7 Fundraising Myths: a free chapter from the fundraising book "Ask Without Fear!"

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This is a free chapter from Marc A. Pitman's fundraising book "Ask Without Fear! A simple guide to connecting donors with what matters to them most"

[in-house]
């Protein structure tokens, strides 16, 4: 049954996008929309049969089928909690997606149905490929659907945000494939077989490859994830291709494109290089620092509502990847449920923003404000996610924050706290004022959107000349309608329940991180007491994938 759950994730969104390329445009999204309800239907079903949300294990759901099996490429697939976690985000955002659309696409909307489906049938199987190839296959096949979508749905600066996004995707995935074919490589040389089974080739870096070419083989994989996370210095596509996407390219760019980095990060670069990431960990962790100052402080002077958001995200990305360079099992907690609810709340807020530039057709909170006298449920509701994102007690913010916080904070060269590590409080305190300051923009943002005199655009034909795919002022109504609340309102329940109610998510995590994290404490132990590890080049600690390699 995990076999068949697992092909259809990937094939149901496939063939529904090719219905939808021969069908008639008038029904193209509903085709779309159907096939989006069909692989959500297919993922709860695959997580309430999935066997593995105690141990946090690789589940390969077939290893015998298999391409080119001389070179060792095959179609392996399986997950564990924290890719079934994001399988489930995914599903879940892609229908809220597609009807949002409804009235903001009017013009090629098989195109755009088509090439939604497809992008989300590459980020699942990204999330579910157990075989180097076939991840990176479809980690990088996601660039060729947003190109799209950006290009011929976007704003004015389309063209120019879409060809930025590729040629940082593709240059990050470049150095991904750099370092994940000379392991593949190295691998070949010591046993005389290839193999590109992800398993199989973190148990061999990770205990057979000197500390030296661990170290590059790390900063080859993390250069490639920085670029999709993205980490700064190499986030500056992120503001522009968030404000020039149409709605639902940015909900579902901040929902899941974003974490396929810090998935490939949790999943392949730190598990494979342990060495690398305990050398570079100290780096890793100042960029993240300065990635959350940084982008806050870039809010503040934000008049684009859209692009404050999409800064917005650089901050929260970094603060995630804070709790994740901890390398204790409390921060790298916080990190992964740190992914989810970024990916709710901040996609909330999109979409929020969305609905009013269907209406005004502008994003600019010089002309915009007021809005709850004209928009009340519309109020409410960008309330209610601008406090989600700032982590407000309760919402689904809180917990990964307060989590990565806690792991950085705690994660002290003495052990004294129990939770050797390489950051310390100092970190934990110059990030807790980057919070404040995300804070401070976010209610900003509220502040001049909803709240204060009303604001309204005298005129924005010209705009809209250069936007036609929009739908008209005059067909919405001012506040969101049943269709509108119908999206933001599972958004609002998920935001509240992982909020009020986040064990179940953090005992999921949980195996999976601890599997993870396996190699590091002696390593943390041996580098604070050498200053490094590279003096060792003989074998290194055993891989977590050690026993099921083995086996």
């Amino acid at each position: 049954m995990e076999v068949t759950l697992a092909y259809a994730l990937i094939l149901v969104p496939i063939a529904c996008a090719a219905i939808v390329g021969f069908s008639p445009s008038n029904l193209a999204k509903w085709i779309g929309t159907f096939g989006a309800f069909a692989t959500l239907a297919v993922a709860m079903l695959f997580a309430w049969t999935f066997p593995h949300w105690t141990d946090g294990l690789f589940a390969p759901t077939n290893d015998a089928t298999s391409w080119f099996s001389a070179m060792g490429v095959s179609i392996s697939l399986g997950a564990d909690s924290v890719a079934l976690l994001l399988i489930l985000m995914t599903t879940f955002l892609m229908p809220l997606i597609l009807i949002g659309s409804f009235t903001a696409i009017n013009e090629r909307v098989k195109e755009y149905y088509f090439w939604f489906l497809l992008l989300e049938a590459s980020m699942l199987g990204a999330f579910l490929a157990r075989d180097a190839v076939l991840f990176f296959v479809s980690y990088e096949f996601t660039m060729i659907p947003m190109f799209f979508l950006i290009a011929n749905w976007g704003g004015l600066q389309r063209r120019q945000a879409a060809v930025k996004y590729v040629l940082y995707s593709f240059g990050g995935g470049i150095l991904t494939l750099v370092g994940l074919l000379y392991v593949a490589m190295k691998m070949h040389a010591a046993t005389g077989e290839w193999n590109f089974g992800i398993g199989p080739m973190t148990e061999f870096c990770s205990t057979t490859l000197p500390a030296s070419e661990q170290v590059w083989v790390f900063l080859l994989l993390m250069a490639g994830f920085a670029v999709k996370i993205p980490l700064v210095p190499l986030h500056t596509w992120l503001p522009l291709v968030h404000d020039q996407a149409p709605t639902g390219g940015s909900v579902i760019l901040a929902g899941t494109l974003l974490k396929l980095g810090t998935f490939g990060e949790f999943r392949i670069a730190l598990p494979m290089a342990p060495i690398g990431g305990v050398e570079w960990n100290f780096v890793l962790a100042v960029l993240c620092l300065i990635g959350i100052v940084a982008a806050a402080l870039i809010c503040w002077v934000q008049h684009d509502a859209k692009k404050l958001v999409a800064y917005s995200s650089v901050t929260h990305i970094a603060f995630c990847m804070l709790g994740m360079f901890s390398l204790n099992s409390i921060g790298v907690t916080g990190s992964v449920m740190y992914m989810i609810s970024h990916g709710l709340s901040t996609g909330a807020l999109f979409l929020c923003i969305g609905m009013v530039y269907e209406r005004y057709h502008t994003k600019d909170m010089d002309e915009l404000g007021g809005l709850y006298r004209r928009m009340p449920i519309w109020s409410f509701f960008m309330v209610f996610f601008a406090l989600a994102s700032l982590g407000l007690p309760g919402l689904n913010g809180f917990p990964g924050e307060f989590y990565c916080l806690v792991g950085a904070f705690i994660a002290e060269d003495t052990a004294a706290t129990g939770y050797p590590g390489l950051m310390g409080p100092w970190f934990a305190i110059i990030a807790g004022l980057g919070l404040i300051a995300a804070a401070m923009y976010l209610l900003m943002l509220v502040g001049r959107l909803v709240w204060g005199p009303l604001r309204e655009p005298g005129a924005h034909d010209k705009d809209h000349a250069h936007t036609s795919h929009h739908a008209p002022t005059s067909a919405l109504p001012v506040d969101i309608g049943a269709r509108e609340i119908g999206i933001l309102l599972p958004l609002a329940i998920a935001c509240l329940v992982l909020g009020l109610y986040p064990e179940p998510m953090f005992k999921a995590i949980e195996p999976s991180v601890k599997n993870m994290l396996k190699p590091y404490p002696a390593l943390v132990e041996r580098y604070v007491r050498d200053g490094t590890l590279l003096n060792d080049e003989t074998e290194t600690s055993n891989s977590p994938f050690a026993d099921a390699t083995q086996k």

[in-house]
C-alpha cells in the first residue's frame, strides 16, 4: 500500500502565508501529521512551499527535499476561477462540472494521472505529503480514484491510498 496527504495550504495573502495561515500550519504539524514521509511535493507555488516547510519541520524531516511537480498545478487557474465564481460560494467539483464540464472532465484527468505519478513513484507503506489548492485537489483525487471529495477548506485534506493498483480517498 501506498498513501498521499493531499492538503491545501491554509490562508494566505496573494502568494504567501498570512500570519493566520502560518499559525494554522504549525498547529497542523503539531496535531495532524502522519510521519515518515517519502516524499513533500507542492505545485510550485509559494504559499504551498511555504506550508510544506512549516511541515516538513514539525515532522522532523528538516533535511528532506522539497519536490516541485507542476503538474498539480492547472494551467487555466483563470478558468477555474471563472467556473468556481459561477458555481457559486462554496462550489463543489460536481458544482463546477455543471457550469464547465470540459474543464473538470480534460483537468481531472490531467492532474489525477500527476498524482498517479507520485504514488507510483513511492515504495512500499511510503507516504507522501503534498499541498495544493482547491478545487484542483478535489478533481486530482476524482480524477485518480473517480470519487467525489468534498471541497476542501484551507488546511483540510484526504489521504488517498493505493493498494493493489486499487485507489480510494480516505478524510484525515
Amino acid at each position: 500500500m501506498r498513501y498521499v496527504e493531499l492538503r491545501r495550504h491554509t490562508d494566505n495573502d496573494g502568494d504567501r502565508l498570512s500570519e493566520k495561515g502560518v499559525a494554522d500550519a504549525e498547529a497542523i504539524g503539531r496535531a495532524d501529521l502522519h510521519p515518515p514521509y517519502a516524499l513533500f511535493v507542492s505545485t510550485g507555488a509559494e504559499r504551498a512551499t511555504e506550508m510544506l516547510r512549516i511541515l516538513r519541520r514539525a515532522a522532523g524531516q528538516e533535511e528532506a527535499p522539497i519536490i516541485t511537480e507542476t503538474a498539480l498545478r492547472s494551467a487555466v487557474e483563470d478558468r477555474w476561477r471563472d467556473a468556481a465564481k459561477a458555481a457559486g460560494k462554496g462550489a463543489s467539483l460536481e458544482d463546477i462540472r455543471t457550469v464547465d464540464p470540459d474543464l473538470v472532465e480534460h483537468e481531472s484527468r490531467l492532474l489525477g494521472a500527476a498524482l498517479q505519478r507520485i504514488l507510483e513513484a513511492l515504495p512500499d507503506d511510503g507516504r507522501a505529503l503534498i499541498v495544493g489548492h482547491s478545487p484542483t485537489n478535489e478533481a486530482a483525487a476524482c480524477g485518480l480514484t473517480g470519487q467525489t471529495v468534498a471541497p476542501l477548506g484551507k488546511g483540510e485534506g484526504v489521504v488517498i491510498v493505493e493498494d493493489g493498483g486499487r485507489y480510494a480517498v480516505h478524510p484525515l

<p>Ask without Fear! published by Executive Books 2007 by Marc A. Pitman Cover Design by Jared Swafford (www.swingfromtherafters.com) Printed in the United States of America ALL RIGHTS RESERVED No part of this publication may be reproduced, store in a retrieval system, or transmitted, in any form or by any means electronic, mechanical, photocopying, recording, or otherwise without prior written permission. ISBN-13: 978-1-933715-54-4 ISBN-10: 1-933715-54-5 For information, contact: Marc A. Pitman The Fundraising Coach 8 Waterville Commons Drive Suite 137 Waterville, ME 04901 (207) 314-8236 www.fundraisingcoach.com</p> <p>Published by Executive Books 206 West Allen St. Mechanicsburg, PA 17005 voice: (800) 233-2665 fax: (717) 766-6565 www.executivebooks.com</p> <p>Table of ContentsIntroduction . . . . . . . . . . . . . . . . . . . . . . . . . . . . . . . . . . . 11 Chapter 1: Get R.E.A.L.: Research . . . . . . . . . . . . . . . . . . 15 Chapter 2: Get R.E.A.L.: Engage . . . . . . . . . . . . . . . . . . . 25 Chapter 3: Get R.E.A.L.: Ask . . . . . . . . . . . . . . . . . . . . . . 33 Chapter 4: Get R.E.A.L.: Love . . . . . . . . . . . . . . . . . . . . . 45 Chapter 5: Seven Fundraising Myths . . . . . . . . . . . . . . . . . 51 Chapter 6: Put Yourself in Their Shoes . . . . . . . . . . . . . . . 63 Chapter 7: Tools for Knowing Your Donors . . . . . . . . . . . 71 Chapter 8: Summary &amp; Resources . . . . . . . . . . . . . . . . . . . 87</p> <p>www.askwithoutfear.com</p> <p>Five</p> <p>5</p> <p>Seven Fundraising Myths</p> <p>A life spent making mistakes is not only more honorable, but more useful than a life spent doing nothing. - George Bernard Shaw If I had to live my life again, I'd make the same mistakes, only sooner. - Tallulah Bankhead An expert is a person who has made all the mistakes that can be made in a very narrow field. - Niels Bohr Mistakes are the portals of discovery. - James Joyce While one person hesitates because he feels inferior, the other is busy making mistakes and becoming superior. - Henry C. Link Mistakes are part of the dues one pays for a full life. - Sophia Loren To avoid situations in which you might make mistakes may be the biggest mistake of all. - Peter McWilliams</p> <p>www.askwithoutfear.com</p> <p>www.askwithoutfear.com</p> <p>Chapter Five: Seven Fundraising Myths</p> <p>I</p> <p>am convinced that one of the best ways to learn what to do is by learning what not to do. Now that weve seen how to ask for money well, lets take a light-hearted look at seven of the most common mistakes I see fundraisers make. I should knowIve committed most of them! Not only are these stories instructive, theyre also a lot of fun. I hope the humor will make them easier to remember and harder to repeat. Fundraising Myth #1: The Field of Dreams Fiasco During the board meeting of a client, we stumbled upon a perfect opportunity to make a planned giving ask of one of their constituents. The person had been actively involved with the organization for years. Her planned gift could endow an annual scholarship that was already being given in honor of her parents. This opportunity was so good I was bursting with excitement! I enthusiastically explained how amazingly right a planned giving solicitation would be for this person. How such a gift might allow this prospect to do for the organization what she hadnt been able to do up until now. How the organization would benefit for decades to come from her generosity. And how her extended family may even get involved and give to the fund. Then I stopped to let them discuss who would set up the visit. An uncomfortable silence filled the room. To my shock, not one of the people there wanted to make the ask. They fidgeted and shuffled their papers. After what seemed like an eternity, one person hesitatingly said, Im not sure we should ask her individually...What if we just sent a letter to our entire database asking them to consider a planned gift? One by one, everyone in the room began to breathe again. They all looked relieved, saying things like Yeah, lets do that! and Great idea! I was completely stunned; I actually called them a bunch of chickens.53</p> <p>www.askwithoutfear.com</p> <p>Ask Without Fear!</p> <p>Theyd fallen for The Field of Dreams fiasco. In the movie Field of Dreams, the refrain is if you build it, they will come. A nonprofit variation is: if you send it, they will give. It seems that nonprofit boards really think people will make a large gift simply because they receive a mass produced letter. Whats the number one reason people dont give? They arent asked. So sending a solicitation letter is better than not sending one. Most people wont open the envelope. The vast majority of those that do will look to see if their name is on it (instead of the awful Dear Valued Person!) and then the P.S. Very few will actually read the letter. Heres a shocking truth: your organization is not the center of your donors universe. They dont think about it nearly as much as you do. If the case for giving to the nonprofit were so self evident, people would already be giving more than your organization could handle. One of the concepts I stress to my clients is P.Y.I.T.S.Put Yourself In Their Shoes. If you were to get the planned giving letter they wanted to mail, would you be motivated to talk to an attorney to change your will? It would probably take many letters over time from an organization you love to make you go through this discomfort. Thats why in the direct mail world a 1% response rate is quite good. That means you get 1 gift for every 100 letters. Heres a tip: If youre doing a campaign or asking a donor for a big gift, resist the urge to just send a mass one-size-fitsall letter or to say if everyone gave just $100 wed raise the total amount. Decades of fundraising experience shows this doesnt work. Use the steps in this book, particularly the chapters on research and engagement, to successfully reach your goal. Isnt your organization worth it? Fundraising Myth #2: The Mickey Ds Syndrome When a dear friend of our family moved into senior hous54</p> <p>www.askwithoutfear.com</p> <p>Chapter Five: Seven Fundraising Myths</p> <p>ing, we had to get everything out of her house. But her new apartment was full long before the house was empty. With all the additional stuff on the lawn, it felt like we were starring on an episode of the TV show Clean Sweep. In order to save time, I rented a dumpster. Rather than the cute little green one I envisioned, a huge construction-sized monster dumpster showed up in her yard. And it was a good thing, too! This woman was a bargain hunter and a pack rat. We threw out enough seen on TV gizmos and gadgets to fill up about half of the dumpster. Only once did she get really upsetwhen I threw out a kitty litter bucket that actually contained an expensive compost starter. The thought struck me, if she hadnt spent so much money on good deals that she never used, she would have been able to buy bucket loads of compost starter. I call this poverty thinking. Nonprofits get stuck in this poverty thinking all the time. They become so focused on stretching their money that they lose site of quality. They will put in the cheapest cabinets in a multimillion-dollar building. Or they will bring their major donor to McDonalds to show her how frugal they are. Most donors, especially major donors, are wise enough to know that paying a little more up front will save significant amounts of money down the road. Cheap cabinets may have saved a few bucks this year. But, due to less frequent repairs and replacements, buying a higher quality, more expensive cabinet will actually save money over time. The same idea applies when it comes to cultivating donors. Paying a little more up front can save lots of money over time. Taking a donor out to a nice restaurant is a way of showing her that we value her, that her relationship means more to us than just the money she is giving. She needs to know that we care about her and share her interests. Heres a tip: If a donor means enough to your organization to take her out to dinner, go to a place with real silverware. By all means, show her how well you stewarded the money she55</p> <p>www.askwithoutfear.com</p> <p>Ask Without Fear!</p> <p>gave, but dont be a cheapskate. Fundraising Myth #3: The Cheez-It Treatment Have you tried to buy a box of Cheez-Its in the supermarket? I did not long ago and found the process incredibly intimidating. There are more than 10 different kinds of Cheez-Its! Some of the varieties to choose from include the following: Original Reduced Fat White Cheddar Big Cheez-Its Cheesy Sour Cream and Onion Parmesan and Garlic Cheddar Jack SpongeBob Cheez-Its Party Mix Chili Cheese Hot and Spicy It took so long to look at the wall of orangish-red boxes that I almost forgot what kind I was looking for. The choice overwhelmed me enough that at first I first felt paralyzed. Then I felt stupid. How was it that I, a guy with a Masters degree, couldnt make a simple choice about a box of crackers? Not liking to feel stupid, I left the aisle. Oftentimes, we give our donors the Cheez-Its Treatment by overwhelming them with giving options. We think that the more options we give them, the better. Instead, we are giving them so many options that were probably confusing them. For example, does your web page or direct mail letter give donors the options something like this: You can give __$1000, __ $500, __$100, __$50, __$25, __$12.50, or __any amount.</p> <p>56</p> <p>www.askwithoutfear.com</p> <p>Chapter Five: Seven Fundraising Myths</p> <p>Or does it also include a check box like this: Please send me information on planned giving, stock transfers, creating an endowment, and corporate matching gifts. Our intentions are good. We know there are lots of ways to support our organization, and we dont know when well have the donors attention again so we want to give them as much information as possible. But remember: P.Y.I.T.S., put yourself in their shoes. Are all these options helping motivate a donor to giving or are they paralyzing him? Options can be very helpful, but psychology experts have proven that too many options scare people away. Heres a tip: Try limiting giving options to three or four. Rather than sending a letter to all your donors listing giving options from $10-$10,000, why not segment donors and send slightly diff e rent reply cards with only three options: something close to what they gave last year, something bigger, and something even bigger than that. In the end, the donor may surprise you and give an amount much greater than you expected. Fundraising Myth #4: Mrs. McTats House of Cats FRFP #4 is all about watching what we say. In the childrens book Mrs. McTats and Her Houseful of Cats, kids are mesmerized by a great story about a kind lady that teaches the alphabet while sharing her adventure of living with 26 cats. Sharing a home with 26 cats may send shivers down your spine, but its possible that your donors may love cats. Thats why we must be careful when we speak. Stephen Nill, founder and CEO of CharityChannel.com, wonderfully illustrates this point for us in one of his tales from the campaign trail. I was meeting with an elderly lady, 89 years old, who had57</p> <p>www.askwithoutfear.com</p> <p>Ask Without Fear!</p> <p>around 20 cats in her home and around her property. She was contemplating a very large gift to an organization for which I was consulting as a planned giving officer. The conversation was going very well. Then, she asked how to go about making a planned gift. For reasons that are now lost in the fog of time, I said, Theres more than one way to skin a cat. You dont want to know what happened next. It was ugly. Really, really ugly. I couldnt stop laughing when I read this. How many times have we wished we could take back something we have said? You cant assume (yes, never assume) anything. Not everyone loves cats like Mrs. McTatsand not everyone loathes the animal either. Heres a tip: Script your key questions and answers before your visit. As I mentioned earlier in the book, phrases that may seem ordinary to you may not fit the situation. Be flexible and open to using different phrases. In fact, creating this kind of script actually increases your flexibility and frees you up to enjoy the other person more. But isnt it somewhat reassuring that none of us wins them all? Fundraising Myth #5: The Spell-Check-Will-Catch-It Its easy to rely only on spell check to catch your mistakes until it doesnt catch one and youre wearing egg all over your face. Spell-check is not the same as proof-reading. Here are a couple of short stories development professionals shared with me regarding follies with spell check. I used the word erotic when I meant erratic. Luckily it wasnt in a situation where it could do any damage! Probably the worst I can remember was in a mailing to major donors, when I learned the word public does not show up on spell check if you leave out the l. Weve all been there, havent we? We work on a letter. Read58</p> <p>www.askwithoutfear.com</p> <p>Chapter Five: Seven Fundraising Myths</p> <p>it over. And over. And over. Edit it again and again. Finally we mail it. Then, when we get our own copy in the mail and see mistakes like those mentioned above! Heres a tip: Ive heard were spoiled after weve read a letter weve written more than three times. After that, we need to get someone that hasnt even seen the letter to read it. If youve ever done this, isnt it embarrassing how many mistakes youve missed? While computers are wonderful tools, they cant read your mind. Two sets of eyes are always better than one. Youll especially appreciate this when someone else catches something that you didnt see after staring at the page for hours.</p> <p>Fundraising Myth #6: The Youre-Good-Enough-To-Go-It-Alone Blunder On a recent fundraising campaign, I fell prey to one of the classic blunders: letting a solicitor fly solo. (For you Princess Bride fans, this classic blunder comes immediately after Never go in against a Sicilian when death is on the line.) This particular solicitor was wonderfully gifted and incredibly connected in the community. She had been an active volunteer and fundraiser for our organization for decades. As the development person, I was paired up with her for the campaign solicitations. But, given her long relationships with many of these people, it felt like I might be intruding if I went on a call with her. So when I called her to see how the calls were going and let her know I was available to go with her anytime she would like, she declined my help. She knew all the people personally and thanked me for my offer. We hung up, both feeling good about ourselves, about the campaign, and about life in general. Then I realized the problem: we were asking people for considerably more money than anyone had ever given our59</p> <p>www.askwithoutfear.com</p> <p>Ask Without Fear!</p> <p>organization. These asks were uncomfortable. And I let her fly into this unknown territory without me there by her sid...</p>